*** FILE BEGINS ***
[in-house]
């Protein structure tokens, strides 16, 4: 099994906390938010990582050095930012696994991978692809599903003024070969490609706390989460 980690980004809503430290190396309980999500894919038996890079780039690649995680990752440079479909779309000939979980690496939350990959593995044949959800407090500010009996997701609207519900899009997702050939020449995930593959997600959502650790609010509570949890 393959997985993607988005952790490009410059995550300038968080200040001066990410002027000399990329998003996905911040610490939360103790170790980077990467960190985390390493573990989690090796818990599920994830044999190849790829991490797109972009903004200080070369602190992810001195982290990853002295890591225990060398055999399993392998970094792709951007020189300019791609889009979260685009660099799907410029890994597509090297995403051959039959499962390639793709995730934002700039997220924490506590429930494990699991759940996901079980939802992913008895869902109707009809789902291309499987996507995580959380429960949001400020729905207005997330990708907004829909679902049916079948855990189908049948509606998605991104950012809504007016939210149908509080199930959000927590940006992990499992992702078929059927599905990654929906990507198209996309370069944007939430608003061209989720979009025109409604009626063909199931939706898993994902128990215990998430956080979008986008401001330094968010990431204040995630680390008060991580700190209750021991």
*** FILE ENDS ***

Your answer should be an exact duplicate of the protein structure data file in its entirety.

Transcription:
[in-house]
């Protein structure tokens, strides 16, 4: 099994906390938010990582050095930012696994991978692809599903003024070969490609706390989460 980690980004809503430290190396309980999500894919038996890079780039690649995680990752440079479909779309000939979980690496939350990959593995044949959800407090500010009996997701609207519900899009997702050939020449995930593959997600959502650790609010509570949890 393959997985993607988005952790490009410059995550300038968080200040001066990410002027000399990329998003996905911040610490939360103790170790980077990467960190985390390493573990989690090796818990599920994830044999190849790829991490797109972009903004200080070369602190992810001195982290990853002295890591225990060398055999399993392998970094792709951007020189300019791609889009979260685009660099799907410029890994597509090297995403051959039959499962390639793709995730934002700039997220924490506590429930494990699991759940996901079980939802992913008895869902109707009809789902291309499987996507995580959380429960949001400020729905207005997330990708907004829909679902049916079948855990189908049948509606998605991104950012809504007016939210149908509080199930959000927590940006992990499992992702078929059927599905990654929906990507198209996309370069944007939430608003061209989720979009025109409604009626063909199931939706898993994902128990215990998430956080979008986008401001330094968010990431204040995630680390008060991580700190209750021991």